Hannah

Kevin Sharpe on Mar 14, 2019

When my son was in 2nd grade and my daughter was in kindergarten, we began sponsoring two kids in Nairobi, Kenya with World Vision. One is a boy that was the same age as my son and one was a girl that is the same age as my daughter. We sponsored them all the way through school up to their high school graduation. Our kids grew up with Hannah and Humphrey and it has been a tremendous blessing for our family as we interacted with them through letters, prayed for them as a family, and always had their latest picture on the refrigerator. They lived in the worse slum area in Nairobi, it is built on top of a garbage dump. Food is scare and extreme poverty is everywhere. Our $35 a month got Hannah and Humphrey an education, a school uniform and two meals every day school was in session. The teachers at the school told us that the meals on Monday were especially hearty because many of the children wouldn’t have eaten much over the weekend.

My wife got to go to Kenya in 1998 and she got to meet both Hannah and Humphrey. During that time Hannah’s father had already died but her mother was still living. Julie got to meet Hannah’s mother and be a guest in their home. It was clear to Julie that at that time Hannah’s mom was already very sick. And shortly after that we got the news that Hannah’s mom had died. But while Julie was there they took pictures of Hannah and her family.

Then in 2006 I got to go on a mission trip to Nairobi and I had the incredible privilege to meet Hannah but unfortunately it didn’t work out to meet Humphrey. I got a copy of the picture of Hannah, her mom and Julie framed and gave it to Hannah. The joy on her face when she received this picture of her mom took my breathe away.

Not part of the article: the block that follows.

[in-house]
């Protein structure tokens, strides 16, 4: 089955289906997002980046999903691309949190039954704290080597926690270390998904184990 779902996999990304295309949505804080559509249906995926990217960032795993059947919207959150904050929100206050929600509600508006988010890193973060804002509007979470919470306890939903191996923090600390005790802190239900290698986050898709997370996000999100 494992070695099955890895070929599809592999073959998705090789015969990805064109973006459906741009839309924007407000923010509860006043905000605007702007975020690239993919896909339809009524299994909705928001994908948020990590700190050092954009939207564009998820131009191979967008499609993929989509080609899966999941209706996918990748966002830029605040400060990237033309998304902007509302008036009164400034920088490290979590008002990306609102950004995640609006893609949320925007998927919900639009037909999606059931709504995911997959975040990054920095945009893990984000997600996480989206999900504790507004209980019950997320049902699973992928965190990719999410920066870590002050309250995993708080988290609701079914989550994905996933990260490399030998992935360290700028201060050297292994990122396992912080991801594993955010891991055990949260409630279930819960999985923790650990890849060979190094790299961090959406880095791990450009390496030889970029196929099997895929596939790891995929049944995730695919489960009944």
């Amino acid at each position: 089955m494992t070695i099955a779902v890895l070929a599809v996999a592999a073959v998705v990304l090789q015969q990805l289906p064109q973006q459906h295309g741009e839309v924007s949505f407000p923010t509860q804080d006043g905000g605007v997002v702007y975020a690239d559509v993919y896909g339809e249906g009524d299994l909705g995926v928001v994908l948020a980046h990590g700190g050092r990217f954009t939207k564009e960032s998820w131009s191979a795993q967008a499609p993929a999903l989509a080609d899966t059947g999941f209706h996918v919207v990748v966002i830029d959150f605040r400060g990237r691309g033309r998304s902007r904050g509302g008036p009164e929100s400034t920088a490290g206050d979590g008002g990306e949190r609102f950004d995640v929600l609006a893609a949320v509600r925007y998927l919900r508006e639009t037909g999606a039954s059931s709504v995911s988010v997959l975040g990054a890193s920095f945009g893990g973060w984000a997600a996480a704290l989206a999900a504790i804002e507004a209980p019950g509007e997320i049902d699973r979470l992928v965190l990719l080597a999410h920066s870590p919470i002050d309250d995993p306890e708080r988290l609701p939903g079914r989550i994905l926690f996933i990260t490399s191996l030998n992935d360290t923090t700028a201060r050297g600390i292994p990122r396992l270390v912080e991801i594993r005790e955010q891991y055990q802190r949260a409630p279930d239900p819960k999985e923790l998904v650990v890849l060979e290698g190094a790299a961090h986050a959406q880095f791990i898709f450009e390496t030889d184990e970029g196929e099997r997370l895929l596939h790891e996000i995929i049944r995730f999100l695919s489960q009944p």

Now when I was writing those checks every month I thought it was a good thing to do but I didn’t think that much about it. We were busy with life. But getting to meet Hannah, and at that moment when I handed her the picture, there welled up in me a deep satisfaction, an overwhelming sensation that this is what I was created to do. This was what I was meant to do. This was how God had designed me. To simply pass on the good fortune that he had given to me. To be a channel of his blessing to another person. It wasn’t about a job, or a title or a position, it was simply our family being grateful for what God had given us and sharing that with someone that needed a hand up. Because what I was convinced of when I was there is that the monthly check we had been writing for years wasn’t a hand out, but it was really a hand up. Hannah still had to walk 20 minutes to school, she still had to study and work, but our seemingly insignificant check every month gave her a chance to go to school that she wouldn’t have gotten any other way.

Our Matthew 25 Challenge gives us the opportunity to do these simple exercises to understand and connect with the least of these in the world. We will be signing up for the Matthew 25 Challenge this Sunday at our service. Please join us and help us explore what Jesus meant when he said, “whatever you did for one of the least of these brothers and sisters of mine you did for me.”

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